The Southwestern Historical Quarterly, Volume 22, July 1918 - April, 1919 Page: 205
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VOL. XXII JANUARY, 1919 No 3.
The publication committee and the editors disclaim responsibility for views expressed by
contributors to THE QUARTERLY
THE FIRST EUROPEANS IN TEXAS, 1528-1536
tARBERT DAVENPORT AND JOSEPH K. WELLS
8. Journey to the Land of Tunas
It is now necessary to consider the adventures of Dorantes,
Castillo, and the negro, during the years when they resided
among the Indians who wintered near the River of Nuts, before
Cabeza de Vaca came to join them.
"When summer comes, in the end of May . . . when the
floods in the rivers subside," says Oviedo,7" "it was the custom
of these Indians
To begin to go to eat tunas, which fruit is in these lands in
abundance, and they go more than forty leagues forward toward
Pnuco to eat them. . . This is the best food they have
in all the year, and these bear for a month and a half or two
months, and they eat this fruit, and march and kill some deer
at the same time . . . and in this manner; they take the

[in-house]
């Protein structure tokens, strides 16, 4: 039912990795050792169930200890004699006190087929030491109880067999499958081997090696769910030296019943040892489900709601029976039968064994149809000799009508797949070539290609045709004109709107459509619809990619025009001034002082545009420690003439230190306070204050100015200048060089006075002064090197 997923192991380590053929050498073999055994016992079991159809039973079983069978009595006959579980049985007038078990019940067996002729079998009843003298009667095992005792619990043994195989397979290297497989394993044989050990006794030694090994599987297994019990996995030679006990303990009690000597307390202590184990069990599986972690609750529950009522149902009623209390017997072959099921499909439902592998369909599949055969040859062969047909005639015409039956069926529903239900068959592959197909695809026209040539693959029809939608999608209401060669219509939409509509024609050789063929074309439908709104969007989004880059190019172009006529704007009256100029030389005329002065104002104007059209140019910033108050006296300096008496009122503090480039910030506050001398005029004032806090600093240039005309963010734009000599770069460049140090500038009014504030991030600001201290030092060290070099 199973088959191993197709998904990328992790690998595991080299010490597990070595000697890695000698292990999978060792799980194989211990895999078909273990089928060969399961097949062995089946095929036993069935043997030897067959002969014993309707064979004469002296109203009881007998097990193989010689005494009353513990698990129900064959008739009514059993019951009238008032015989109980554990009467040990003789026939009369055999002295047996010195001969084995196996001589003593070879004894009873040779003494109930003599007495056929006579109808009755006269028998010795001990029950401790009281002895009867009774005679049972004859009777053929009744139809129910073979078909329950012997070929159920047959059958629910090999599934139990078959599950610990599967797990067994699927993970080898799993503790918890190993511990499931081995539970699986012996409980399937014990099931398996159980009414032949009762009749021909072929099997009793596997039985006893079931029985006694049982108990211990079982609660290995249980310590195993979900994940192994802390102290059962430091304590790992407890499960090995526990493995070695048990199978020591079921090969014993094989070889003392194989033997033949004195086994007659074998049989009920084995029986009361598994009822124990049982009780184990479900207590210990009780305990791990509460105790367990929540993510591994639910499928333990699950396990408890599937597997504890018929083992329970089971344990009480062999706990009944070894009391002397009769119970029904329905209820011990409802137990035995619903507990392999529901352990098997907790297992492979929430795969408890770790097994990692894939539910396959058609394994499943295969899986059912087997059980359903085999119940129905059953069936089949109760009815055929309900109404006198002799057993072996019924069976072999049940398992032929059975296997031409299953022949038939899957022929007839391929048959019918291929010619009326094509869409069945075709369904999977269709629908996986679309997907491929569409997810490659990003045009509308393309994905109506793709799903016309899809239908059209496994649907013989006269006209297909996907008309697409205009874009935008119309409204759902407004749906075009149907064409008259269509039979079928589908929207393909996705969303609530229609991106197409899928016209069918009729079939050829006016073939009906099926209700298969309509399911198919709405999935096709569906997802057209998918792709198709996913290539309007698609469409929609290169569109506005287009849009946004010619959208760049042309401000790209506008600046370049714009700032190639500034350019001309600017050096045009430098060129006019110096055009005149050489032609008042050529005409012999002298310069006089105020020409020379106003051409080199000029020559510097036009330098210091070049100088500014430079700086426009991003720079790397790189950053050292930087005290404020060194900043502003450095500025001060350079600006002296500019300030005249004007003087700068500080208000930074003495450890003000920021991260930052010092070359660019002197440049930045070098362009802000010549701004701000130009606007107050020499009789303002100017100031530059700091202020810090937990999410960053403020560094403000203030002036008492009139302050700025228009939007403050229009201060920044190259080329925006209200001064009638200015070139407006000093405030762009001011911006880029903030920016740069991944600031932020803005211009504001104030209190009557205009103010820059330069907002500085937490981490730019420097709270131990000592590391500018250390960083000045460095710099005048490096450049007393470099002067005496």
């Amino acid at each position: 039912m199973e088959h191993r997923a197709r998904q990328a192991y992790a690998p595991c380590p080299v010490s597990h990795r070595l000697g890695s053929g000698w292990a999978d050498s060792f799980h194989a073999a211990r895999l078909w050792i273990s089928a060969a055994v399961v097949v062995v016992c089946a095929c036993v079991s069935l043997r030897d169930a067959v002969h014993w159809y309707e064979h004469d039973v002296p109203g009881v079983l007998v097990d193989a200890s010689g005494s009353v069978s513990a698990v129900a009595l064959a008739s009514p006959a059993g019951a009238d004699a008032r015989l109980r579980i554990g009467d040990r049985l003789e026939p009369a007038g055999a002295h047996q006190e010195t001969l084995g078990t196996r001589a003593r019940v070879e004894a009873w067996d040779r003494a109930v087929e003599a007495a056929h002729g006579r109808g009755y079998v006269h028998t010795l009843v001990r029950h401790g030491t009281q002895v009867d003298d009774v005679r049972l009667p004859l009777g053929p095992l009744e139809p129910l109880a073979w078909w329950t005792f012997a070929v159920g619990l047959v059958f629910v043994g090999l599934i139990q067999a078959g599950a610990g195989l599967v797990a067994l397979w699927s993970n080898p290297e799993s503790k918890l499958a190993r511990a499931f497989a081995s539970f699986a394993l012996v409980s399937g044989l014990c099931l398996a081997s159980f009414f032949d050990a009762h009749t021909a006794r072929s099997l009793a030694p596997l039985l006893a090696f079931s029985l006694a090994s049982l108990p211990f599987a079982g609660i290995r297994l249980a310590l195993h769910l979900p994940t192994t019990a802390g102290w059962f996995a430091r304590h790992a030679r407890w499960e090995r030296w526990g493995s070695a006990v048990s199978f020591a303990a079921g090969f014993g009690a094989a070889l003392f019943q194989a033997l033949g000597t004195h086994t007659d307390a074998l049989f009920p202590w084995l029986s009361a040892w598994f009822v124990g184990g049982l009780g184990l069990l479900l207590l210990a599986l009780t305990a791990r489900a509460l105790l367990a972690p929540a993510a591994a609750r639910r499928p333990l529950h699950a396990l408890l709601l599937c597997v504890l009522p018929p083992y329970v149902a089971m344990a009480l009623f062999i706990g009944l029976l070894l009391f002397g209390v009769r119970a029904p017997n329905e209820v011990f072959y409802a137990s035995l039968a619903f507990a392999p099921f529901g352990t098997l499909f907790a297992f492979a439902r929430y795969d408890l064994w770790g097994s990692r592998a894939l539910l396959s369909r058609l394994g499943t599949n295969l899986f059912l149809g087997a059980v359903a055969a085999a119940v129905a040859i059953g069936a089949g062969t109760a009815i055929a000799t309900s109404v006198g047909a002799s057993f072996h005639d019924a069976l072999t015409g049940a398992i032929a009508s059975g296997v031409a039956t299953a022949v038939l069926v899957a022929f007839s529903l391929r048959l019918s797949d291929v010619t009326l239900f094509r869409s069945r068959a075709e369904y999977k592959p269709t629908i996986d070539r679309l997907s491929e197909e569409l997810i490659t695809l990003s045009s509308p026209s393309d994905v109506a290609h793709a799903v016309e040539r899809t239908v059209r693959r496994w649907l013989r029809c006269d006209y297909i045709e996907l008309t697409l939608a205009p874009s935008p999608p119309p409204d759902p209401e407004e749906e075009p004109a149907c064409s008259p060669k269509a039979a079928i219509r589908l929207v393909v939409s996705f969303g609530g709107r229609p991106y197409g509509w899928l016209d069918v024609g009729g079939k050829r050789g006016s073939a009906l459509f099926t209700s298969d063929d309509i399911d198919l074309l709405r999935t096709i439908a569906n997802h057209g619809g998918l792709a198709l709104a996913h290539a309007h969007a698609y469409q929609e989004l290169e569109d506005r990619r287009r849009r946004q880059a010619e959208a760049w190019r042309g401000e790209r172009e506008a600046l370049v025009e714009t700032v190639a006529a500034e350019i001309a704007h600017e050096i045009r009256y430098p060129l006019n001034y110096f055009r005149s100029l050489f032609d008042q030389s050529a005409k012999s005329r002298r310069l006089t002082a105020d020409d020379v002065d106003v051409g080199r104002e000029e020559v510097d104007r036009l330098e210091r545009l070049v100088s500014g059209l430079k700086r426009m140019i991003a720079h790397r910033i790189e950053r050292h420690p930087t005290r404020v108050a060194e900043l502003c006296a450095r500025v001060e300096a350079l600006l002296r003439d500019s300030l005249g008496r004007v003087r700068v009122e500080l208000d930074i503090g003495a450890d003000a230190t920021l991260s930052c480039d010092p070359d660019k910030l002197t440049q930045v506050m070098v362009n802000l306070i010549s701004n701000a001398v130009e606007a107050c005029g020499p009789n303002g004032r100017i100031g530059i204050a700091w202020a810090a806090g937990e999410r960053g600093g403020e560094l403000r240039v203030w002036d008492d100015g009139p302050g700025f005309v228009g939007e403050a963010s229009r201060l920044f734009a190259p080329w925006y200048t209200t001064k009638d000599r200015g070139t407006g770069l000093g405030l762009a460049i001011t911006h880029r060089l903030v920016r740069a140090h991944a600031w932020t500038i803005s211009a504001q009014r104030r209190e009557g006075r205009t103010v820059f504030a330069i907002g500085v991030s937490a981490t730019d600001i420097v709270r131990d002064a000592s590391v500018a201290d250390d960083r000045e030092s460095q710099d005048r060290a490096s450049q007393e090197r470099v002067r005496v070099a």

road by the coast, and run a wing into the land, and as most
of the year this land is deserted and without people there are
many deer, and they round them up and drive them into the sea,
and hold them there . . . until they are drowned. .
With this exercise they pass forward on their road to where they
depart from the salt water and enter into the interior, eating
their tunas which continue for fifty or sixty days. . . . There
among the tunas Castillo, the negro and Andres Dorantes came
back together again, and concerted plans to leave, but since the
50Oviedo, III, p. 601.
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Texas State Historical Association. The Southwestern Historical Quarterly, Volume 22, July 1918 - April, 1919, periodical, 1919; Austin, Texas. (texashistory.unt.edu/ark:/67531/metapth117156/m1/219/: accessed April 25, 2017), University of North Texas Libraries, The Portal to Texas History, texashistory.unt.edu; crediting Texas State Historical Association.